Waupaca students learn about business
By Angie Landsverk
Waupaca Middle School students learned what it takes to rebrand a company when they participated in Mini Business World.
The business and entrepreneurship program for students took place Friday, Feb. 5, at the Waupaca Ale House.
About 180 eighth graders spent the school day developing new products, logos and mission statements.
The WMC Foundation, an educational division of the state chamber of commerce, produced the program.
Wisconsin Public Service, Waupaca Foundry and the Waupaca Area Chamber of Commerce, sponsored it here.
“It gives them an overview of what it’s like to own a business,” said Terri Schulz, who is the president of Waupaca’s chamber.
After being randomly placed in groups, students learned what it is like to work with other people who have different personalities, she said.
They represented 25 different companies and named chief executive officers, chief financial officers, as well as marketing and communications professionals.
They chose to create products for people the age of their grandparents instead of products for teens.
“They are asked to take over a sleepy company in need of new ownership and branding and to come up with products that solve problems or prevent problems,” said Steve Benzschawel, director of Business World.
One team came up with the idea of a closed application called “FamCon.”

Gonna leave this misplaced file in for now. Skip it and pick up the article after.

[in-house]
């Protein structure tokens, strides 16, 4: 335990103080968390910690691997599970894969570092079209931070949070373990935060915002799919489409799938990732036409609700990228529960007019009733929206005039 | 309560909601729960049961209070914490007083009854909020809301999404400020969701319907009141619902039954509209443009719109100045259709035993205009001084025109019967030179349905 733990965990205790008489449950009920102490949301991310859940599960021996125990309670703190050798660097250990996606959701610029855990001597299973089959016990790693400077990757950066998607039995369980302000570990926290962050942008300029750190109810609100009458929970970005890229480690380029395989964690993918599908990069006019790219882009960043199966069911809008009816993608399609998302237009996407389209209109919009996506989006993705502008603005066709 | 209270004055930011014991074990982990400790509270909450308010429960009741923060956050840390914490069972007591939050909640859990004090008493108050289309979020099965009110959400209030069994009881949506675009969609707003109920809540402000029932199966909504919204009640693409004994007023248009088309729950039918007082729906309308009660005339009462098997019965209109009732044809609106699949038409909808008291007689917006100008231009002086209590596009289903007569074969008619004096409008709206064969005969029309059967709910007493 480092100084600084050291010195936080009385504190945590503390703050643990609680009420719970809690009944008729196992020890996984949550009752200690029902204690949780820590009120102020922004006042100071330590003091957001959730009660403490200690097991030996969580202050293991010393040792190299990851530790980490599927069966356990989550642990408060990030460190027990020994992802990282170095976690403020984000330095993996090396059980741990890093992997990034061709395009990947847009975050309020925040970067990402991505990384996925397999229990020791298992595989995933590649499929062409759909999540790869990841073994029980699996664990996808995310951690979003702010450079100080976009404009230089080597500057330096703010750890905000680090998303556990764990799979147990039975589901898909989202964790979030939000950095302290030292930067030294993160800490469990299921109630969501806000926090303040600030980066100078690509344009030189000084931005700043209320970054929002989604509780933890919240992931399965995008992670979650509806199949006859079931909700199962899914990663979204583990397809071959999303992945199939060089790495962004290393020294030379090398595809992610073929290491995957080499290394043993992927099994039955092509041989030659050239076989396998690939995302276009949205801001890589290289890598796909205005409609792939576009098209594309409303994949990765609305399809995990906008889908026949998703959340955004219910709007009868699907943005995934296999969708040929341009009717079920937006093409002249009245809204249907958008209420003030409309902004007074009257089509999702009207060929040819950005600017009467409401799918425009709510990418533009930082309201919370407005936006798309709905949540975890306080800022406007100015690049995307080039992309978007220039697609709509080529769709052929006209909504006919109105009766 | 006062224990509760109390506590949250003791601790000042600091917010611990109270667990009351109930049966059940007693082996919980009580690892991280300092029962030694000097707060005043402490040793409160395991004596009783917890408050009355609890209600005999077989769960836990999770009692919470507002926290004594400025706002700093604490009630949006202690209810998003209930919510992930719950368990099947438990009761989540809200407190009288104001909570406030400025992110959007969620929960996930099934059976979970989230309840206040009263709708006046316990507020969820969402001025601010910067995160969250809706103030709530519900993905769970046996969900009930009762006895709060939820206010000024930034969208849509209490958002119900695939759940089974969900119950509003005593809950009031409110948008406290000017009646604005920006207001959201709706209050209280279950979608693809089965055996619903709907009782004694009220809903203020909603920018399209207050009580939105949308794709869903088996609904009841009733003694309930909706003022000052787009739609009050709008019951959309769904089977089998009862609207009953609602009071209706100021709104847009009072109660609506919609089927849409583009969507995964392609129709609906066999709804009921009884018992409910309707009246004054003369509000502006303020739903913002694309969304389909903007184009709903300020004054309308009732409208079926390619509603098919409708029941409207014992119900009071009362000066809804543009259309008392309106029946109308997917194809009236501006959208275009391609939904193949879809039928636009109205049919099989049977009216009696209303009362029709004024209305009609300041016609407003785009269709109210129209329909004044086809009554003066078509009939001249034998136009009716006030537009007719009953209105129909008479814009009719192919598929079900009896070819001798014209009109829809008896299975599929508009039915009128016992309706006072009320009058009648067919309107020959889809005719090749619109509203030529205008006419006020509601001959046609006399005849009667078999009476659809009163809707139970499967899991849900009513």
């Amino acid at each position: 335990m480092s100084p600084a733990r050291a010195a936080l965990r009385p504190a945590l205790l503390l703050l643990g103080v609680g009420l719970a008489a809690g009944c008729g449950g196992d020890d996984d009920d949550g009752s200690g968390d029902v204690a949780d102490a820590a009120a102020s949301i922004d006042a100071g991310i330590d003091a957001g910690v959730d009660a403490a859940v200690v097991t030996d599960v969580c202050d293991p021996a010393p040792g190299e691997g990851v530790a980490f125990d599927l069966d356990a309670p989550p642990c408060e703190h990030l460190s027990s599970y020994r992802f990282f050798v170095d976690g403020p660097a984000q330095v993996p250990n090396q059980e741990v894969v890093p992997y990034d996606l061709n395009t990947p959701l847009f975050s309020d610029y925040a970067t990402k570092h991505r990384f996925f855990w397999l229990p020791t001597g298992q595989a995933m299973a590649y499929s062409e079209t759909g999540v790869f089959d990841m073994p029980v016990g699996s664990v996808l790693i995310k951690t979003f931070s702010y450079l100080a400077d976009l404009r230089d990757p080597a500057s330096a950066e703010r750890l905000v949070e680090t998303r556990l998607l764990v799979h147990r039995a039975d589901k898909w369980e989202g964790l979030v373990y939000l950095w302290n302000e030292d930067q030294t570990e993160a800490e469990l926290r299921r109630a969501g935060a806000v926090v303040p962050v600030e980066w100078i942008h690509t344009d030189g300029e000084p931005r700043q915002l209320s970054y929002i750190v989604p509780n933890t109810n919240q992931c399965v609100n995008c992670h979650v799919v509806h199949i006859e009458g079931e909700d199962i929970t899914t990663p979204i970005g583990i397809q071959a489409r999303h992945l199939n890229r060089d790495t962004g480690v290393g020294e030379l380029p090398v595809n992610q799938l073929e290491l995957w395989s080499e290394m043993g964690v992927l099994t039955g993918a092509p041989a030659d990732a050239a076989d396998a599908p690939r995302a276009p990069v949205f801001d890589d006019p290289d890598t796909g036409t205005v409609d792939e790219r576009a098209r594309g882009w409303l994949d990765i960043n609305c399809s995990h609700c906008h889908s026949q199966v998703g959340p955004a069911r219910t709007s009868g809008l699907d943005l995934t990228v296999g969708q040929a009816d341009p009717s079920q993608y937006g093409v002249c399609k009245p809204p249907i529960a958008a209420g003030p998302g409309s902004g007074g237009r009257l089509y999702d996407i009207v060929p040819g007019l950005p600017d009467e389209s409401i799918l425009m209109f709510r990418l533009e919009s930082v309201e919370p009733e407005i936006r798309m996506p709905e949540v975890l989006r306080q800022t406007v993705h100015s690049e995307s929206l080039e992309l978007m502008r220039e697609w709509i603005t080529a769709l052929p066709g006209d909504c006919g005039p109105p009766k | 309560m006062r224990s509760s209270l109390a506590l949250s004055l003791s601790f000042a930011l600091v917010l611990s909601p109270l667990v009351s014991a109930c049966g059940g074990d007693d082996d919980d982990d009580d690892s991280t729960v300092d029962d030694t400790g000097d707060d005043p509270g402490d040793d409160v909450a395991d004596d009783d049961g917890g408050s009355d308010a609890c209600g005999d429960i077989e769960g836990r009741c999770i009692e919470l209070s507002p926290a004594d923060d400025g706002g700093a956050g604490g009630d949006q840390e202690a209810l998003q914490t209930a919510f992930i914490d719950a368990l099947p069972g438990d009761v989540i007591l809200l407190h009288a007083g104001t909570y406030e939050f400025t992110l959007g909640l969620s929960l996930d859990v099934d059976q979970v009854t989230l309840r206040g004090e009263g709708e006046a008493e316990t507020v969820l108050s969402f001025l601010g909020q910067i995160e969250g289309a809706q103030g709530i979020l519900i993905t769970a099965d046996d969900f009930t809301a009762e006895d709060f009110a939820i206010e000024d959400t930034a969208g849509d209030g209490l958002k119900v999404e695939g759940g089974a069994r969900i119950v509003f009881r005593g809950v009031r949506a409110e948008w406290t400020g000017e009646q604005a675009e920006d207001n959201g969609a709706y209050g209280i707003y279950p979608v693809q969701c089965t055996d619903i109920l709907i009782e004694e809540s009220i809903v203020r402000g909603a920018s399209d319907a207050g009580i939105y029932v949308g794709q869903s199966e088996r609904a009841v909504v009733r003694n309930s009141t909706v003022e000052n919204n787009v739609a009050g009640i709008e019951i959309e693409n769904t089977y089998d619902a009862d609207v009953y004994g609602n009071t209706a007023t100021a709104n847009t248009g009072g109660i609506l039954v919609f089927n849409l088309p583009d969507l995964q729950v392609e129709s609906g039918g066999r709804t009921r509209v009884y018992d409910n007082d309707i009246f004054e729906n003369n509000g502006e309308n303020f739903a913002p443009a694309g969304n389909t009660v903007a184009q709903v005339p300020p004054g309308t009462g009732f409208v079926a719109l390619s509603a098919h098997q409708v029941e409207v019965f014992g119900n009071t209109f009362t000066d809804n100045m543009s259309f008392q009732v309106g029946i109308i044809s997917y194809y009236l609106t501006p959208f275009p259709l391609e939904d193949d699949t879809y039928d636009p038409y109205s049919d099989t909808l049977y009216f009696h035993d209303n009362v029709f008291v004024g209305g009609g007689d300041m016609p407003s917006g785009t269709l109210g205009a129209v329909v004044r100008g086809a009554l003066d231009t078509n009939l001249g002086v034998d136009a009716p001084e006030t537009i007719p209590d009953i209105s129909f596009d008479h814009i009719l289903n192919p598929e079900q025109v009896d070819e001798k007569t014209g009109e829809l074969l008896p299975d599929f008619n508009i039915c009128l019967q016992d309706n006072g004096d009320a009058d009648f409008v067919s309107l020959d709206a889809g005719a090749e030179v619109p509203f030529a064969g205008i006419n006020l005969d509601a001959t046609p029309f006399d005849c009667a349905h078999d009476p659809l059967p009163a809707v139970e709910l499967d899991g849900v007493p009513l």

“We kind of thought how some families don’t have grandparents near them,” said Cadie Ash. “With this closed app, they could post videos, Skype. It would be closed to the families. They could look at it when they want. It doesn’t disappear.”
Paige Swanson said as they talked about technology and how it will continue to develop, their team realized how technology could be used to connect families.
Alianna Satorius was the company’s CEO.
“We thought about our own qualities and personalities,” she said in explaining how they decided which of them would take which roles.
Michael Fenske helped write the mission and vision statements, and Claire Jacquet found it to be a good experience.
“It teaches you how to work together,” she said.
Benzschawel said, “It’s a great chance for kids to take what they do in the classroom and put it into a hands-on workshop.”
He hoped the students learned a little bit more about business and became more comfortable with the ideas of networking and public speaking.
The day ended with students from each of the 25 companies making presentations.
“Everyone votes on who was the best company presentation,” Schulz said. “This generation grew up with everyone winning. That is not the real world. It is really life lessons, as well as how a company works.”
They encouraged students to wear business casual attire for the day, and Benzschawel also talked to the students about the differences among people from various generations, as well as about their digital footprints.
Before he hires someone, he checks the person’s social media snapshot, cautioning the students to think about how what they post online may affect them when they apply to college and for jobs.
Benzschawel said what some people put on social media is not always a true representations of who they are.
“Don’t hold yourself up to impossible expectations,” he said. “Don’t be fooled by it. Be the best version of yourselves.”